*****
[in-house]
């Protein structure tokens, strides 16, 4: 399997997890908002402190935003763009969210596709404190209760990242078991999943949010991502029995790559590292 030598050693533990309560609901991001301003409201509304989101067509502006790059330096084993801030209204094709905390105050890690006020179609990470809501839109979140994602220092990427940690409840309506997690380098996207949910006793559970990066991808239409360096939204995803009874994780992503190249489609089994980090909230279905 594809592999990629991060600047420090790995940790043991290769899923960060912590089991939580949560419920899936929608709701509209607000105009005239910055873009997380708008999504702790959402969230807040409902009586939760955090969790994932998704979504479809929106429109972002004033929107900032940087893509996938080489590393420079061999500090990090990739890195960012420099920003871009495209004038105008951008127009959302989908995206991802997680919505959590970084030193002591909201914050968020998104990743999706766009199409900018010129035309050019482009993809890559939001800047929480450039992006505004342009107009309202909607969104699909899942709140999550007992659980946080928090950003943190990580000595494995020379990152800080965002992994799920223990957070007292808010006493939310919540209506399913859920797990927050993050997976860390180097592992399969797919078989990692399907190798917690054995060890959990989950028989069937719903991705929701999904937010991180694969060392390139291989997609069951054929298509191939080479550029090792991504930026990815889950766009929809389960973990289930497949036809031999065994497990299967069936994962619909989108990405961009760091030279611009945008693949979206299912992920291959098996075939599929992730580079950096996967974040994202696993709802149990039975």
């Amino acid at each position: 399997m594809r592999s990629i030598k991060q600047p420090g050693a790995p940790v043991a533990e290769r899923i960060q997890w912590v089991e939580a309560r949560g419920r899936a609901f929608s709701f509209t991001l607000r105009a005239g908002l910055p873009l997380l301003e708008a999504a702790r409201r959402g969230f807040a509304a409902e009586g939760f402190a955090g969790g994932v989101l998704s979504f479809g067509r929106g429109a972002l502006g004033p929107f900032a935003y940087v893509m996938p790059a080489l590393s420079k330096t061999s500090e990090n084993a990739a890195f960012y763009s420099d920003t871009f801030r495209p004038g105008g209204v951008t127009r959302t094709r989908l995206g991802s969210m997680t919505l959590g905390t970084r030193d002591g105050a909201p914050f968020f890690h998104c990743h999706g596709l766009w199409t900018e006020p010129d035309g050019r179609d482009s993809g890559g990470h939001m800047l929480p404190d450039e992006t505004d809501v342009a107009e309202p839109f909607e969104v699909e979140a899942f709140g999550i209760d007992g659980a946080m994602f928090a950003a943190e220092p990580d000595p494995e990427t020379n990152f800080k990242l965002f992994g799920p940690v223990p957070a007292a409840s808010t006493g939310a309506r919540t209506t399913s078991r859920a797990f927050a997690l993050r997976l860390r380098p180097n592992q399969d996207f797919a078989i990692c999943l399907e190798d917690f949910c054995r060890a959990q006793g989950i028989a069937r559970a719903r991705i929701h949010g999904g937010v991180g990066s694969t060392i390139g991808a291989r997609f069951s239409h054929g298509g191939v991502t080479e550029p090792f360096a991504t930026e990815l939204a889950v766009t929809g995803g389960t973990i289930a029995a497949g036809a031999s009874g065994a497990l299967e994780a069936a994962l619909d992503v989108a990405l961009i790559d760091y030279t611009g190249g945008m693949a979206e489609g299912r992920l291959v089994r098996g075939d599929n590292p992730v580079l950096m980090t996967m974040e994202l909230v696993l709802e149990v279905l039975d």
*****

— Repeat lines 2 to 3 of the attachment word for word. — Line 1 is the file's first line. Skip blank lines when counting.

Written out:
């Protein structure tokens, strides 16, 4: 399997997890908002402190935003763009969210596709404190209760990242078991999943949010991502029995790559590292 030598050693533990309560609901991001301003409201509304989101067509502006790059330096084993801030209204094709905390105050890690006020179609990470809501839109979140994602220092990427940690409840309506997690380098996207949910006793559970990066991808239409360096939204995803009874994780992503190249489609089994980090909230279905 594809592999990629991060600047420090790995940790043991290769899923960060912590089991939580949560419920899936929608709701509209607000105009005239910055873009997380708008999504702790959402969230807040409902009586939760955090969790994932998704979504479809929106429109972002004033929107900032940087893509996938080489590393420079061999500090990090990739890195960012420099920003871009495209004038105008951008127009959302989908995206991802997680919505959590970084030193002591909201914050968020998104990743999706766009199409900018010129035309050019482009993809890559939001800047929480450039992006505004342009107009309202909607969104699909899942709140999550007992659980946080928090950003943190990580000595494995020379990152800080965002992994799920223990957070007292808010006493939310919540209506399913859920797990927050993050997976860390180097592992399969797919078989990692399907190798917690054995060890959990989950028989069937719903991705929701999904937010991180694969060392390139291989997609069951054929298509191939080479550029090792991504930026990815889950766009929809389960973990289930497949036809031999065994497990299967069936994962619909989108990405961009760091030279611009945008693949979206299912992920291959098996075939599929992730580079950096996967974040994202696993709802149990039975």
């Amino acid at each position: 399997m594809r592999s990629i030598k991060q600047p420090g050693a790995p940790v043991a533990e290769r899923i960060q997890w912590v089991e939580a309560r949560g419920r899936a609901f929608s709701f509209t991001l607000r105009a005239g908002l910055p873009l997380l301003e708008a999504a702790r409201r959402g969230f807040a509304a409902e009586g939760f402190a955090g969790g994932v989101l998704s979504f479809g067509r929106g429109a972002l502006g004033p929107f900032a935003y940087v893509m996938p790059a080489l590393s420079k330096t061999s500090e990090n084993a990739a890195f960012y763009s420099d920003t871009f801030r495209p004038g105008g209204v951008t127009r959302t094709r989908l995206g991802s969210m997680t919505l959590g905390t970084r030193d002591g105050a909201p914050f968020f890690h998104c990743h999706g596709l766009w199409t900018e006020p010129d035309g050019r179609d482009s993809g890559g990470h939001m800047l929480p404190d450039e992006t505004d809501v342009a107009e309202p839109f909607e969104v699909e979140a899942f709140g999550i209760d007992g659980a946080m994602f928090a950003a943190e220092p990580d000595p494995e990427t020379n990152f800080k990242l965002f992994g799920p940690v223990p957070a007292a409840s808010t006493g939310a309506r919540t209506t399913s078991r859920a797990f927050a997690l993050r997976l860390r380098p180097n592992q399969d996207f797919a078989i990692c999943l399907e190798d917690f949910c054995r060890a959990q006793g989950i028989a069937r559970a719903r991705i929701h949010g999904g937010v991180g990066s694969t060392i390139g991808a291989r997609f069951s239409h054929g298509g191939v991502t080479e550029p090792f360096a991504t930026e990815l939204a889950v766009t929809g995803g389960t973990i289930a029995a497949g036809a031999s009874g065994a497990l299967e994780a069936a994962l619909d992503v989108a990405l961009i790559d760091y030279t611009g190249g945008m693949a979206e489609g299912r992920l291959v089994r098996g075939d599929n590292p992730v580079l950096m980090t996967m974040e994202l909230v696993l709802e149990v279905l039975d």